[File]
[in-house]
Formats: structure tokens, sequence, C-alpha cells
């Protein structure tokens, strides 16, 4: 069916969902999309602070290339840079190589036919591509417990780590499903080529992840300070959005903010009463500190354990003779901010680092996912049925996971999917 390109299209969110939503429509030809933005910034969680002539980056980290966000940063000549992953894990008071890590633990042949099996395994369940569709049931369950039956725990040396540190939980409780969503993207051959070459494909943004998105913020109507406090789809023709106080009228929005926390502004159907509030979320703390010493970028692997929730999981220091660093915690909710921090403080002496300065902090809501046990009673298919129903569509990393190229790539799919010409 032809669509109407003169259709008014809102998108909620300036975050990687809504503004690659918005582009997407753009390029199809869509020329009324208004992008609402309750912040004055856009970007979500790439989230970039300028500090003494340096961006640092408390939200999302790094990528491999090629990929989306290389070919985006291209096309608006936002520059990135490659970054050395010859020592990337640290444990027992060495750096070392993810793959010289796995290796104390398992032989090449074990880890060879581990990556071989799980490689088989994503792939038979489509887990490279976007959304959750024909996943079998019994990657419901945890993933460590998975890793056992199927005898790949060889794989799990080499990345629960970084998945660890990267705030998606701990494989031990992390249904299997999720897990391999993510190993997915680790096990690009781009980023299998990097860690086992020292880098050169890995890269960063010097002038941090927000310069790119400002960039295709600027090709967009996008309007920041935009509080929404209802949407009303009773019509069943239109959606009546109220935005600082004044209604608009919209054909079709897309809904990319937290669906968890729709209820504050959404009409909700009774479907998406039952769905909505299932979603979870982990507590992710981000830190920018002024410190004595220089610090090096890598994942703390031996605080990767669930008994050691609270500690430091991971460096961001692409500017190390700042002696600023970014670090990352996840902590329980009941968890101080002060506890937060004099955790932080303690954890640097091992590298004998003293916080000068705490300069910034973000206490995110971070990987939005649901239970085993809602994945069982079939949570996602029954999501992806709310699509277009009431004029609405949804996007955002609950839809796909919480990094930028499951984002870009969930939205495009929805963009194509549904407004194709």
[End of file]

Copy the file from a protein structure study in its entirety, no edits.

[in-house]
Formats: structure tokens, sequence, C-alpha cells
């Protein structure tokens, strides 16, 4: 069916969902999309602070290339840079190589036919591509417990780590499903080529992840300070959005903010009463500190354990003779901010680092996912049925996971999917 390109299209969110939503429509030809933005910034969680002539980056980290966000940063000549992953894990008071890590633990042949099996395994369940569709049931369950039956725990040396540190939980409780969503993207051959070459494909943004998105913020109507406090789809023709106080009228929005926390502004159907509030979320703390010493970028692997929730999981220091660093915690909710921090403080002496300065902090809501046990009673298919129903569509990393190229790539799919010409 032809669509109407003169259709008014809102998108909620300036975050990687809504503004690659918005582009997407753009390029199809869509020329009324208004992008609402309750912040004055856009970007979500790439989230970039300028500090003494340096961006640092408390939200999302790094990528491999090629990929989306290389070919985006291209096309608006936002520059990135490659970054050395010859020592990337640290444990027992060495750096070392993810793959010289796995290796104390398992032989090449074990880890060879581990990556071989799980490689088989994503792939038979489509887990490279976007959304959750024909996943079998019994990657419901945890993933460590998975890793056992199927005898790949060889794989799990080499990345629960970084998945660890990267705030998606701990494989031990992390249904299997999720897990391999993510190993997915680790096990690009781009980023299998990097860690086992020292880098050169890995890269960063010097002038941090927000310069790119400002960039295709600027090709967009996008309007920041935009509080929404209802949407009303009773019509069943239109959606009546109220935005600082004044209604608009919209054909079709897309809904990319937290669906968890729709209820504050959404009409909700009774479907998406039952769905909505299932979603979870982990507590992710981000830190920018002024410190004595220089610090090096890598994942703390031996605080990767669930008994050691609270500690430091991971460096961001692409500017190390700042002696600023970014670090990352996840902590329980009941968890101080002060506890937060004099955790932080303690954890640097091992590298004998003293916080000068705490300069910034973000206490995110971070990987939005649901239970085993809602994945069982079939949570996602029954999501992806709310699509277009009431004029609405949804996007955002609950839809796909919480990094930028499951984002870009969930939205495009929805963009194509549904407004194709």